Ice Cube's latest CD In The Movies features the
gangsta rapper's biggest singles from the movies where they were
placed. I was wondering why the music sounded like old-school
rap/hip-hop from the early '90s, especially since his CD War
& Peace in 2000 refreshed his sound with more emotive
pop/rock accents. The songs on In The Movies sound dated,
coming from such '90s movies as Next Friday, Player's
Club, and Boyz 'N The Hood. The gangsta rap culture
has made impressive strides since the hardcore pounding and urban-techno
phrasing of the '90s by incorporating more classic piano, ambient-pop,
and orchestral tones like in the music of Antonio Delgado.
In The Movies is a retrospective of Ice Cube's most popular
singles like the disco-tinged "How To Survive In South Central"
from Boyz 'N The Hood, the hard hitting robotic hammering
of "Natural Born Killaz" with special guest Dr. Dre
on background vocals for the movie Murder Was The Case,
and the catchy parody "You Know I'm A Ho" from Player's
Club. Ice Cube's music shows a visceral understanding of the
trends in rap/hip-hop culture with lyrical content that expresses
redundant profanities and controversial commentaries on social
conditions that were written to shock people and stir up emotions.
The movement in which Ice Cube was involved through the '90s
started a revolution that has accomplished its task - for rap/urban/hip-hop
to become a viable global music force. Ice Cube began his career
in rapping in the bad-boy group N.W.A. and gradually became
a solo artist and parlayed that into acting, which people may
remember from the George Clooney drama Three Kings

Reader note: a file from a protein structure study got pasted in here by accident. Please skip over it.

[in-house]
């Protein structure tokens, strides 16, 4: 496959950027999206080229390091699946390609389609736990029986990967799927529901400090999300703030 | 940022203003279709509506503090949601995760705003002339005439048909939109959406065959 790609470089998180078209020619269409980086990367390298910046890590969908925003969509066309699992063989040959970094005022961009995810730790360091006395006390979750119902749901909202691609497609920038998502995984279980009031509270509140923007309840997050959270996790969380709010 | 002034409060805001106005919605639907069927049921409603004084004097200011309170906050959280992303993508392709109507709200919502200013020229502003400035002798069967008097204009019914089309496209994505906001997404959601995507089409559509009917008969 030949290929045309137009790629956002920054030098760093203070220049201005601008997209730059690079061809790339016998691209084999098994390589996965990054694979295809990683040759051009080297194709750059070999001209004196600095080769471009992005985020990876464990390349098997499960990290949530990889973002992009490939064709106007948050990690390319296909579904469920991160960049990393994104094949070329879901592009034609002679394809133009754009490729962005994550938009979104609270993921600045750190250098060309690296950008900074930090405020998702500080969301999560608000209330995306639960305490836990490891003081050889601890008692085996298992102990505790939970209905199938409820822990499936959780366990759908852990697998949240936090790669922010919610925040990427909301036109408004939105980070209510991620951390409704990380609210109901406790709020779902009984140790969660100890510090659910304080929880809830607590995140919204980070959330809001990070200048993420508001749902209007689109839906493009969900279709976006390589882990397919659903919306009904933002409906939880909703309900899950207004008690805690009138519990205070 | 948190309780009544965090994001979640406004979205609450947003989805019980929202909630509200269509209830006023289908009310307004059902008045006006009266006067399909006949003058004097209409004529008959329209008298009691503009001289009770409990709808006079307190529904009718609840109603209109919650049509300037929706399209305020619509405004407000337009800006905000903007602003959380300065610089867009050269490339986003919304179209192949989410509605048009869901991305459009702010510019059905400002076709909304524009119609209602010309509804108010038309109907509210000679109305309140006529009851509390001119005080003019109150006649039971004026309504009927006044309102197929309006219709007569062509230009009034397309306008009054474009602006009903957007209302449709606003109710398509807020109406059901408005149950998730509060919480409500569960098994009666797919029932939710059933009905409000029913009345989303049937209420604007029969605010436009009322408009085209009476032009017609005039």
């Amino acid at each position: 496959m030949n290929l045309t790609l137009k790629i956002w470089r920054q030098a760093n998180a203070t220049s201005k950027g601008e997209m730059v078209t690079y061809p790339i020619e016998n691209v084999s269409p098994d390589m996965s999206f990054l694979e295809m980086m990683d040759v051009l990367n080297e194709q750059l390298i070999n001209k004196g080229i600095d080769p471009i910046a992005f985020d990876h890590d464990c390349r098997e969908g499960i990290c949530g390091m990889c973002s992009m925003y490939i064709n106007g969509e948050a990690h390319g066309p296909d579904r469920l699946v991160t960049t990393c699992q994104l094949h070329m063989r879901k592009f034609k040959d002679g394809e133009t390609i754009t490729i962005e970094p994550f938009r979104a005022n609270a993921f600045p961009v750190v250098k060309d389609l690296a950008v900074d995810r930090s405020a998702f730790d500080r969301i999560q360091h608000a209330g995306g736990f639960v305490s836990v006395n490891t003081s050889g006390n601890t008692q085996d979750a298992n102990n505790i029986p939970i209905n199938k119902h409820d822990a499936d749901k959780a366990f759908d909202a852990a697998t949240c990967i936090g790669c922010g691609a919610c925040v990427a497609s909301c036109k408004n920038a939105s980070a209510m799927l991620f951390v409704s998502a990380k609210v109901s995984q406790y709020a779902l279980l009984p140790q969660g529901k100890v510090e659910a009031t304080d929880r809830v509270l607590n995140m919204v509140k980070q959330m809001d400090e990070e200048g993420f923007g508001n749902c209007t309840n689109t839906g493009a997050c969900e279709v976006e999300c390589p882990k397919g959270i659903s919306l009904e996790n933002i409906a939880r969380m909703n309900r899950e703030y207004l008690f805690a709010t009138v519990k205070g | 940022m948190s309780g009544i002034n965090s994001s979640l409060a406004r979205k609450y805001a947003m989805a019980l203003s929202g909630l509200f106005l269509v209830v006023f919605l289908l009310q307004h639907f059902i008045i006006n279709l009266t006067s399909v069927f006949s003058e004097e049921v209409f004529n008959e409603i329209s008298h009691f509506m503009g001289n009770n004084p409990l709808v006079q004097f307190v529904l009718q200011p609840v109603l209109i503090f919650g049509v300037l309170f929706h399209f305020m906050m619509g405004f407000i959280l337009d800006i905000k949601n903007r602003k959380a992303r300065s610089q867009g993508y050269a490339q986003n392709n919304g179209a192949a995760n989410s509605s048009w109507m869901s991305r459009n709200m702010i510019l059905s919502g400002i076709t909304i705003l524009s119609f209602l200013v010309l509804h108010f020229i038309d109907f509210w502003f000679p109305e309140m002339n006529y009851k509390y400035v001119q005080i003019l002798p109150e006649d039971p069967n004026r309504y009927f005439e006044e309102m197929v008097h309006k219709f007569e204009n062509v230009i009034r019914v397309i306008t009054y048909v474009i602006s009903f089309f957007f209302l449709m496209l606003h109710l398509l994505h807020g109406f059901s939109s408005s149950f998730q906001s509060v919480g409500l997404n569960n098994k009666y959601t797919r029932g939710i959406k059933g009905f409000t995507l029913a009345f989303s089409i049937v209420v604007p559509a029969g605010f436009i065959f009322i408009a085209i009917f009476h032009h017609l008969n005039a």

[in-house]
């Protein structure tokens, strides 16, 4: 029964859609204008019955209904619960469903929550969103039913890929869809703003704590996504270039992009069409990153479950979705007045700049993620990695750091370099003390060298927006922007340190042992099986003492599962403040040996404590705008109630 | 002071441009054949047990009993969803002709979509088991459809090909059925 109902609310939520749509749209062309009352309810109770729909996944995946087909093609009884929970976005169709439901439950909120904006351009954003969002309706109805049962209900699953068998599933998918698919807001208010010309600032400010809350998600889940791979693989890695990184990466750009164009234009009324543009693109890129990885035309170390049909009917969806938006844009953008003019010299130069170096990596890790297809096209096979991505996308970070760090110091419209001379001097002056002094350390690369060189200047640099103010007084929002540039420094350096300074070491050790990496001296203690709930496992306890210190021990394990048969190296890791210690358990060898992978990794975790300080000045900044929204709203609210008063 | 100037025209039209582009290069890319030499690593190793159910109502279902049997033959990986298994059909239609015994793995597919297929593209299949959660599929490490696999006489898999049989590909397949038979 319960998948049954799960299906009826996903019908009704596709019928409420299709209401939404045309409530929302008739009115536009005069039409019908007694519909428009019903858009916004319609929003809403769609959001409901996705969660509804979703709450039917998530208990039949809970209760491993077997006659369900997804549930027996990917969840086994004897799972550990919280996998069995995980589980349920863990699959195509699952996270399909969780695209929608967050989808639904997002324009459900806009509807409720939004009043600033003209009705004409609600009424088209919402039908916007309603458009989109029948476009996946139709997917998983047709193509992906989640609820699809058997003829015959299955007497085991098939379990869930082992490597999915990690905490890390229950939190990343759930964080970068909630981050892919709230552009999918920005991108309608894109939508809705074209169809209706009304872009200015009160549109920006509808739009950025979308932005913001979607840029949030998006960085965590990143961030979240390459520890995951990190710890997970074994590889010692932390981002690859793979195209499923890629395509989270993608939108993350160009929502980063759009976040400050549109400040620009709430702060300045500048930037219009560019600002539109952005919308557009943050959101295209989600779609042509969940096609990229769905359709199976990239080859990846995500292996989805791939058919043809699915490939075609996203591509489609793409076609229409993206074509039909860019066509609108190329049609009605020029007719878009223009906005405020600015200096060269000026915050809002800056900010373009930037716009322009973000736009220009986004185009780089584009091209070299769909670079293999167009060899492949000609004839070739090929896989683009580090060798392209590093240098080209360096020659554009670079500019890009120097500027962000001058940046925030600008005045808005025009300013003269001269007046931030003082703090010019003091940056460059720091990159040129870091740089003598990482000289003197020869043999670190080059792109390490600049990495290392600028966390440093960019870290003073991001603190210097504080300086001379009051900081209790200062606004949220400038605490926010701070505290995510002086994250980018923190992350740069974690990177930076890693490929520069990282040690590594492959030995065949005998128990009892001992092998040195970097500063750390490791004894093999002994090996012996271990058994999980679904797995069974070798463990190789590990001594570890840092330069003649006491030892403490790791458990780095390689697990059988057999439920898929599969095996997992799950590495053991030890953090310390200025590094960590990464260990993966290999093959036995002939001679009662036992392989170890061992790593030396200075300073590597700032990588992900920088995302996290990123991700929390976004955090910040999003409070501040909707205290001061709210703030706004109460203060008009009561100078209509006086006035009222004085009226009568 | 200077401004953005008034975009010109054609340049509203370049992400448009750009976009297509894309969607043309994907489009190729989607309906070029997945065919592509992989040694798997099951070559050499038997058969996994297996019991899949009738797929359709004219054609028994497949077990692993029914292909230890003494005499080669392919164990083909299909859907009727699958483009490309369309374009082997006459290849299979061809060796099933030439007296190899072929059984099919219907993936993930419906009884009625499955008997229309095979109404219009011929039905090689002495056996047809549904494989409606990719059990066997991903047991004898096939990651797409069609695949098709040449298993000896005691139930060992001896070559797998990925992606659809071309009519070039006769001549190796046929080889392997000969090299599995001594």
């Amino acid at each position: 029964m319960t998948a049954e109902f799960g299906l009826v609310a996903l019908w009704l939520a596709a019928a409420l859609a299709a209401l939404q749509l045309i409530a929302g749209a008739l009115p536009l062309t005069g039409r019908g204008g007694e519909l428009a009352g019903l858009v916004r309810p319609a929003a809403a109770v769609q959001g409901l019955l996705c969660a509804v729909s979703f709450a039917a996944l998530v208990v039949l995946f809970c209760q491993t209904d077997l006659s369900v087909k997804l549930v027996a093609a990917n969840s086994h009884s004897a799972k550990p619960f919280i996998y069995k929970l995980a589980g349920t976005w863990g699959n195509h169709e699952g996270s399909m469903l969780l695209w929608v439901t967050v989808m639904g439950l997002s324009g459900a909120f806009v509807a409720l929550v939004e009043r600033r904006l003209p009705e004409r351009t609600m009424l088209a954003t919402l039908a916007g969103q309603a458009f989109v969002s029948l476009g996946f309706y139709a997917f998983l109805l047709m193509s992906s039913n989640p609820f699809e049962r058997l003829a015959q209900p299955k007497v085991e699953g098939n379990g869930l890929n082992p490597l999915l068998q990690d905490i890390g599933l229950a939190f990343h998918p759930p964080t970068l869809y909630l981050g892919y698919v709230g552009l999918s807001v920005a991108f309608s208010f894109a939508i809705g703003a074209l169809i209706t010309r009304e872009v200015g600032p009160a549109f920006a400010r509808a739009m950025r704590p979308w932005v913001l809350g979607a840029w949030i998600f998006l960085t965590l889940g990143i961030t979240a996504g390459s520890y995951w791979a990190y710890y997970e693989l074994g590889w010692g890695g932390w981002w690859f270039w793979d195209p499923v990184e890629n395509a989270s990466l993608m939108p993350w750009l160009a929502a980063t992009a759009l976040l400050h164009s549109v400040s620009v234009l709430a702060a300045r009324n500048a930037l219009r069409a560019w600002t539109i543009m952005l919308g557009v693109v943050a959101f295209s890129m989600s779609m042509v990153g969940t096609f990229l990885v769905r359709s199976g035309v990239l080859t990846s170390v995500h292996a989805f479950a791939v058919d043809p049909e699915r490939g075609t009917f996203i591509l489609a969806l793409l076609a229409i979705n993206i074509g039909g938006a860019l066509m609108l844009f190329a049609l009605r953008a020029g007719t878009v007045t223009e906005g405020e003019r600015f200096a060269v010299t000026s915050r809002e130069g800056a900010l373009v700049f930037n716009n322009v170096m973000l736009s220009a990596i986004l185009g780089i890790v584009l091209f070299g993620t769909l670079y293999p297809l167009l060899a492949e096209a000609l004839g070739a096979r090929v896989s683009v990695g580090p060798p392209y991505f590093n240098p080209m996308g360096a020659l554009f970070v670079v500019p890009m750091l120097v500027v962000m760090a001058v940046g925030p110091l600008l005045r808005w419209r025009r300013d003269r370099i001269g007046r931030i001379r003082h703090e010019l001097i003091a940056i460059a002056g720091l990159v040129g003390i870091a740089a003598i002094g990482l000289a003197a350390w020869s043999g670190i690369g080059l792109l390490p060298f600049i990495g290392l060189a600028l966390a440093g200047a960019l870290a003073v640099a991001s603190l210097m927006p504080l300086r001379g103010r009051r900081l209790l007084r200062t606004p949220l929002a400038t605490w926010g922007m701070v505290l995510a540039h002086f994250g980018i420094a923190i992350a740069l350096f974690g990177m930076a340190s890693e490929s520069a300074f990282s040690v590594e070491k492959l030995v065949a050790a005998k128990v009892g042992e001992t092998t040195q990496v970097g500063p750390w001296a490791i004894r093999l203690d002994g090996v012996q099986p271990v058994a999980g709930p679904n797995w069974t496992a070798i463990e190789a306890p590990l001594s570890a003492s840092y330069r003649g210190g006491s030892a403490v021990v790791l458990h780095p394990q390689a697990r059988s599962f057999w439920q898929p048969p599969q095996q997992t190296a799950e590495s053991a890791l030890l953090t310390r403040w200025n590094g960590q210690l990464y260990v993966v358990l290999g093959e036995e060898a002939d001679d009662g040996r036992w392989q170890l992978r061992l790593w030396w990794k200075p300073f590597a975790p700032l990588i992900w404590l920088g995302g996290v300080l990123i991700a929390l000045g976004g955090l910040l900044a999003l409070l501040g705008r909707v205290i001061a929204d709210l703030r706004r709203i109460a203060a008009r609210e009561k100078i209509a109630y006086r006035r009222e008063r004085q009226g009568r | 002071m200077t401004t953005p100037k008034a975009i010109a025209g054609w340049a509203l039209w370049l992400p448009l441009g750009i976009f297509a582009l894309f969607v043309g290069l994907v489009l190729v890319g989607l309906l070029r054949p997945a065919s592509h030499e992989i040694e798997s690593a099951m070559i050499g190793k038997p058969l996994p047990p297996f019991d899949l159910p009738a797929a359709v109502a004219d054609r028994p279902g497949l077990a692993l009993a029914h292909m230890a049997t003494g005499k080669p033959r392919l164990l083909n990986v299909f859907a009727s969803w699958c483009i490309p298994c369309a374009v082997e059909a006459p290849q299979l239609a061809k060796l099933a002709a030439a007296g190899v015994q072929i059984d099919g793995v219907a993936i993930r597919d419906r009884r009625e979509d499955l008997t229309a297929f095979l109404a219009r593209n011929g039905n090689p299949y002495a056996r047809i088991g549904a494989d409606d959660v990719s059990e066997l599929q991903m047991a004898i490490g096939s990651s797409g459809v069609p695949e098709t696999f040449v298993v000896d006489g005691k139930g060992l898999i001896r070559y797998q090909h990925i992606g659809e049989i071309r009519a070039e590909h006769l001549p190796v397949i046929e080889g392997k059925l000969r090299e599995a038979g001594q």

or the comedy series Are We Done Yet? and Are We There
Yet? Rap artists like Will Smith, LL Cool J,
Queen Latifah, Bow Wow, and Ice-T show that
in the soul of every rap artist [there] is an actor eager to come
out. There seems to be a direct connection between rapping and
acting that is not as strong in any other field of music. It's
like the music of rap artists is more than just about the music,
but reflects their personality. This would explain why so many
rap artists often don't go by their birth name but create a persona
like Ice Cube has done - he was born O'Shea Jackson in
South Central Los Angeles to parents who taught at UCLA.
Looking over Ice Cube's catalog of songs from In The Movies,
so much of his music goes into overkill with anger and lust that
it feels redundant and stuck in a rut. It's a perfect album for
fans of Ice Cube's music or fans of old-school gangsta rap, but
as for appealing to different audiences, it does not have the
goods. The rap/hip-hop culture has moved ahead from what was produced
in the '90s. The album is like going back in time, which is great
for a visit but you probably don't want to stay there.
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